SAN DIEGO — BD Diagnostics, a segment of BD (Becton, Dickinson and Company), announced today the CE marking of the BD GeneOhm™ Cdiff molecular assay for the rapid diagnosis of patients with Clostridium difficile infection (CDI). It is the first CDI diagnostic test that offers sensitivity, simplicity and speed in one test procedure. BD has also submitted this assay to the Food and Drug Administration for clearance.
CE marked under the European In Vitro Diagnostics Directive for the identification of toxigenic Clostridium difficile directly from stool specimens, the BD GeneOhm Cdiff assay targets the toxin B gene, found in toxigenic Clostriduim difficile strains. It is the only CDI diagnostic test that combines high assay sensitivity with a rapid turnaround time of less than two hours, facilitating earlier appropriate treatment of patients suffering from CDI and earlier implementation of infection control interventions to prevent transmission of Clostridium difficile to other patients. Until now, rapid diagnosis of CDI has been difficult since traditional methods consist of immunoassays, which lack sufficient sensitivity, and traditional “gold standard” tissue culture cytotoxicity methods, which are difficult to perform and require several days to yield results.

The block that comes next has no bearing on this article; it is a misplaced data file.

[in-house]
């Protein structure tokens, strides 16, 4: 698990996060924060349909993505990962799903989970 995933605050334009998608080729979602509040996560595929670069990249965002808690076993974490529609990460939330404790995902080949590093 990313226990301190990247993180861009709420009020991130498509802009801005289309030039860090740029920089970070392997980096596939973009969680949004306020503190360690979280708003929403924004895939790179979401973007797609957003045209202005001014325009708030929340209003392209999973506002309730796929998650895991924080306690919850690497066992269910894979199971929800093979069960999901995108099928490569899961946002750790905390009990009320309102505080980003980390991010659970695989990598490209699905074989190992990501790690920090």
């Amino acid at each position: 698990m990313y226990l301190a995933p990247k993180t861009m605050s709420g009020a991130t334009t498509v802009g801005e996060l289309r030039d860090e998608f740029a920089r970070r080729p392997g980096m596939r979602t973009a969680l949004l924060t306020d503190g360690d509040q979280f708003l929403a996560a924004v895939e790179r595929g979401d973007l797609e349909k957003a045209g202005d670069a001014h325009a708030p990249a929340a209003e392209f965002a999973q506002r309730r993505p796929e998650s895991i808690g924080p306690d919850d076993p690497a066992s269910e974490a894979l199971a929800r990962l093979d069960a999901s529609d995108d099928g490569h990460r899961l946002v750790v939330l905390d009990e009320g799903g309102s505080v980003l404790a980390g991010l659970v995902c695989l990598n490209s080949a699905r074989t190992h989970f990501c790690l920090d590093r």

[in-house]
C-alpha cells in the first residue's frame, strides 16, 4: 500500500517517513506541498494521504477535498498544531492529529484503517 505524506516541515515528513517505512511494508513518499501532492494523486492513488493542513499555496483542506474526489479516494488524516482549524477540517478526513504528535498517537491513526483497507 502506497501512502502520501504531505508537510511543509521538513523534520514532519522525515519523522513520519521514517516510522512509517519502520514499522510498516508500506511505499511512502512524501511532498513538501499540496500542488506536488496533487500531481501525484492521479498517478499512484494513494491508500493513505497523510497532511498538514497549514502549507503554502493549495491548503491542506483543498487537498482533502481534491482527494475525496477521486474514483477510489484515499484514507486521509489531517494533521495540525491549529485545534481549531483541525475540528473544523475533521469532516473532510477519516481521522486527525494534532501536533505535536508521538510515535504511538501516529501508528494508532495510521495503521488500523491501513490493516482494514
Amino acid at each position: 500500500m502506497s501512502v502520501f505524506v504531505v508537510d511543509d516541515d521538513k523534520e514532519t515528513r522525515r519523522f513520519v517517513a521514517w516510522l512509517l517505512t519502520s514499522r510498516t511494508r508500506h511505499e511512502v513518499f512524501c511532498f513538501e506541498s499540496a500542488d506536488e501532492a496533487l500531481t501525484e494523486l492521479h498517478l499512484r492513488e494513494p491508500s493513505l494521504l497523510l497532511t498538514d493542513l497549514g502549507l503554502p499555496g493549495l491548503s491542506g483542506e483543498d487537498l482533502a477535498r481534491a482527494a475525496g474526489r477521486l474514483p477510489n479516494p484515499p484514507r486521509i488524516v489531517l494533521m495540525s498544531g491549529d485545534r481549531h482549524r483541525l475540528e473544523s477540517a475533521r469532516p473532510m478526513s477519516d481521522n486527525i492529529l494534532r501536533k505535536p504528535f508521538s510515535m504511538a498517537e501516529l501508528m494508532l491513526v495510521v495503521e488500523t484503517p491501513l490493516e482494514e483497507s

“The BD GeneOhm Cdiff assay provides a simple and rapid stool test with excellent sensitivity and specificity that allows same-day identification of toxigenic Clostridium difficile,”said Thomas Davis, MD, PhD, professor of pathology and laboratory medicine at Clarian Pathology Laboratory. “This test should improve patient care because it effectively eliminates the need for multiple screening and confirmatory assays, speeds up reporting and helps avoid unnecessary antibiotic use.”
“CDI poses a significant challenge for healthcare facilities around the world,” said Jamie Condie, vice president and general manager of BD Diagnostics - GeneOhm. “The introduction of the BD GeneOhm Cdiff assay demonstrates BD’s ongoing commitment to develop a broad range of products that can help prevent healthcare-associated infections (HAIs). BD provides molecular tests for key pathogens associated with HAIs, including methicillin-resistant Staphylococcus aureus (MRSA), methicillin-susceptible Staphylococcus aureus, vancomycin-resistant Enterococci, and now Clostridium difficile.”
In the United Kingdom, Clostridium difficile infections have risen 40 percent in the last three years, infecting eight times as many patients as MRSA and killing twice as many. In the United States annually, an estimated 500,000 people are hospitalized and more than 28,000 die from CDI. The average length of stay for a CDI patient is nearly three times longer than the average patient and excess healthcare costs exceed $1 billion. U.S. rates of CDI continue to increase, driven by a hypervirulent strain known as BI/NAP1/027. This dangerous strain has now been isolated in at least 38 states, Canada and 14 European countries.